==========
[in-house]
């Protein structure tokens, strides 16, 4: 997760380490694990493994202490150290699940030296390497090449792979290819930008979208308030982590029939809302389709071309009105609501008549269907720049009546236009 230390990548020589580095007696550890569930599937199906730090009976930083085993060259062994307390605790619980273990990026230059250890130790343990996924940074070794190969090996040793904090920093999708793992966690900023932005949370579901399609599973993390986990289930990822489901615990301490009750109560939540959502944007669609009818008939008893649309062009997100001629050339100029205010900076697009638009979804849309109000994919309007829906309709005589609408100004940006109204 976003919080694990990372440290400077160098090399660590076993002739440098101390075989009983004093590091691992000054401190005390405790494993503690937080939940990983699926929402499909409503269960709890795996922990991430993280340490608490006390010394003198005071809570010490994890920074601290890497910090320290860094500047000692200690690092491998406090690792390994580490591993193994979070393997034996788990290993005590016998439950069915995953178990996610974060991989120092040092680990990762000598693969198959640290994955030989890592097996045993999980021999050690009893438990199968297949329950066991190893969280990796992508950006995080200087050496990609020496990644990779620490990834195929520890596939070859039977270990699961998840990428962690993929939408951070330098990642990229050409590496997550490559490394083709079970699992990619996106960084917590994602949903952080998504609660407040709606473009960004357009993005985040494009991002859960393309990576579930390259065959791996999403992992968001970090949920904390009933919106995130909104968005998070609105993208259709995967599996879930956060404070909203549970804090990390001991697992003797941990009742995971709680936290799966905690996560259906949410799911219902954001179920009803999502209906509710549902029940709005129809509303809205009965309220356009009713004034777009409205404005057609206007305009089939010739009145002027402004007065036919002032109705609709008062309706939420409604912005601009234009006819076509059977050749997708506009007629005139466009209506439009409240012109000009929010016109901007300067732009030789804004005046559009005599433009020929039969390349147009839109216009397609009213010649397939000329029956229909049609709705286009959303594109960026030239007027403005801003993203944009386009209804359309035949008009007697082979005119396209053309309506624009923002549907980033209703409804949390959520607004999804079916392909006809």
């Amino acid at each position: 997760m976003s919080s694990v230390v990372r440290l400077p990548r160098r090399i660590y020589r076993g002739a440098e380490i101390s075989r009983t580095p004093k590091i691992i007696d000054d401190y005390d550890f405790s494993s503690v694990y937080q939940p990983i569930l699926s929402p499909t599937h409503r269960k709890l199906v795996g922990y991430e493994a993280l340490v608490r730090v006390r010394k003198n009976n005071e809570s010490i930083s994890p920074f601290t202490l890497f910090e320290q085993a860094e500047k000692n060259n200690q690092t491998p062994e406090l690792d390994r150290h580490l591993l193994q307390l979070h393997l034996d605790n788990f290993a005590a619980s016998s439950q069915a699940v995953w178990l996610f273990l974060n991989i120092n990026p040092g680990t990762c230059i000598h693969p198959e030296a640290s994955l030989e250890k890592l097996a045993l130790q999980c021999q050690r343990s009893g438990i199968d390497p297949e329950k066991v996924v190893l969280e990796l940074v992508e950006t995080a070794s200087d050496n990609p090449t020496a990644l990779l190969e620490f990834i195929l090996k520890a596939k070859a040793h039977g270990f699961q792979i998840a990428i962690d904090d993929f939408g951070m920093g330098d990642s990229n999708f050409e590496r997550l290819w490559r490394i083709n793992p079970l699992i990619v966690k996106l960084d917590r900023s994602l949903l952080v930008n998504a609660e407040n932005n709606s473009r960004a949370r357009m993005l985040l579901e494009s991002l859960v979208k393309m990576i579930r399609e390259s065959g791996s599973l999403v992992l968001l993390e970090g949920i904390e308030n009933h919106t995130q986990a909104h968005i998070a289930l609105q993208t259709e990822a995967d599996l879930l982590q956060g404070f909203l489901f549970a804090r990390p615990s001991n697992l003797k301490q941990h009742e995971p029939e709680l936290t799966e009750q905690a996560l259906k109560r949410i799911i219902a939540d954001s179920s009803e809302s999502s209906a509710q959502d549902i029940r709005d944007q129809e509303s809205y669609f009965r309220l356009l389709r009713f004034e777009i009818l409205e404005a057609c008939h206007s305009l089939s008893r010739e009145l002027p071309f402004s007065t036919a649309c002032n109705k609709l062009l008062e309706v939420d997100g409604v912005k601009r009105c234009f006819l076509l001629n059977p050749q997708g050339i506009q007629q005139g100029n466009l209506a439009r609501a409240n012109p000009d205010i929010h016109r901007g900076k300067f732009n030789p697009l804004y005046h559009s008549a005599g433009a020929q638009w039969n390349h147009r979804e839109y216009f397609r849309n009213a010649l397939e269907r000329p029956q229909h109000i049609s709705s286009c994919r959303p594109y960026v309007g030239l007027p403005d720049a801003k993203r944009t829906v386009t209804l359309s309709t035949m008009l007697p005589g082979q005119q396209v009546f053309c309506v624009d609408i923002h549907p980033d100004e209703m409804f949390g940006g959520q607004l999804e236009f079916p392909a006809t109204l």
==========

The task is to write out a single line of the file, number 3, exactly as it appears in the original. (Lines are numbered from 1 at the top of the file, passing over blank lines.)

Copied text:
């Amino acid at each position: 997760m976003s919080s694990v230390v990372r440290l400077p990548r160098r090399i660590y020589r076993g002739a440098e380490i101390s075989r009983t580095p004093k590091i691992i007696d000054d401190y005390d550890f405790s494993s503690v694990y937080q939940p990983i569930l699926s929402p499909t599937h409503r269960k709890l199906v795996g922990y991430e493994a993280l340490v608490r730090v006390r010394k003198n009976n005071e809570s010490i930083s994890p920074f601290t202490l890497f910090e320290q085993a860094e500047k000692n060259n200690q690092t491998p062994e406090l690792d390994r150290h580490l591993l193994q307390l979070h393997l034996d605790n788990f290993a005590a619980s016998s439950q069915a699940v995953w178990l996610f273990l974060n991989i120092n990026p040092g680990t990762c230059i000598h693969p198959e030296a640290s994955l030989e250890k890592l097996a045993l130790q999980c021999q050690r343990s009893g438990i199968d390497p297949e329950k066991v996924v190893l969280e990796l940074v992508e950006t995080a070794s200087d050496n990609p090449t020496a990644l990779l190969e620490f990834i195929l090996k520890a596939k070859a040793h039977g270990f699961q792979i998840a990428i962690d904090d993929f939408g951070m920093g330098d990642s990229n999708f050409e590496r997550l290819w490559r490394i083709n793992p079970l699992i990619v966690k996106l960084d917590r900023s994602l949903l952080v930008n998504a609660e407040n932005n709606s473009r960004a949370r357009m993005l985040l579901e494009s991002l859960v979208k393309m990576i579930r399609e390259s065959g791996s599973l999403v992992l968001l993390e970090g949920i904390e308030n009933h919106t995130q986990a909104h968005i998070a289930l609105q993208t259709e990822a995967d599996l879930l982590q956060g404070f909203l489901f549970a804090r990390p615990s001991n697992l003797k301490q941990h009742e995971p029939e709680l936290t799966e009750q905690a996560l259906k109560r949410i799911i219902a939540d954001s179920s009803e809302s999502s209906a509710q959502d549902i029940r709005d944007q129809e509303s809205y669609f009965r309220l356009l389709r009713f004034e777009i009818l409205e404005a057609c008939h206007s305009l089939s008893r010739e009145l002027p071309f402004s007065t036919a649309c002032n109705k609709l062009l008062e309706v939420d997100g409604v912005k601009r009105c234009f006819l076509l001629n059977p050749q997708g050339i506009q007629q005139g100029n466009l209506a439009r609501a409240n012109p000009d205010i929010h016109r901007g900076k300067f732009n030789p697009l804004y005046h559009s008549a005599g433009a020929q638009w039969n390349h147009r979804e839109y216009f397609r849309n009213a010649l397939e269907r000329p029956q229909h109000i049609s709705s286009c994919r959303p594109y960026v309007g030239l007027p403005d720049a801003k993203r944009t829906v386009t209804l359309s309709t035949m008009l007697p005589g082979q005119q396209v009546f053309c309506v624009d609408i923002h549907p980033d100004e209703m409804f949390g940006g959520q607004l999804e236009f079916p392909a006809t109204l």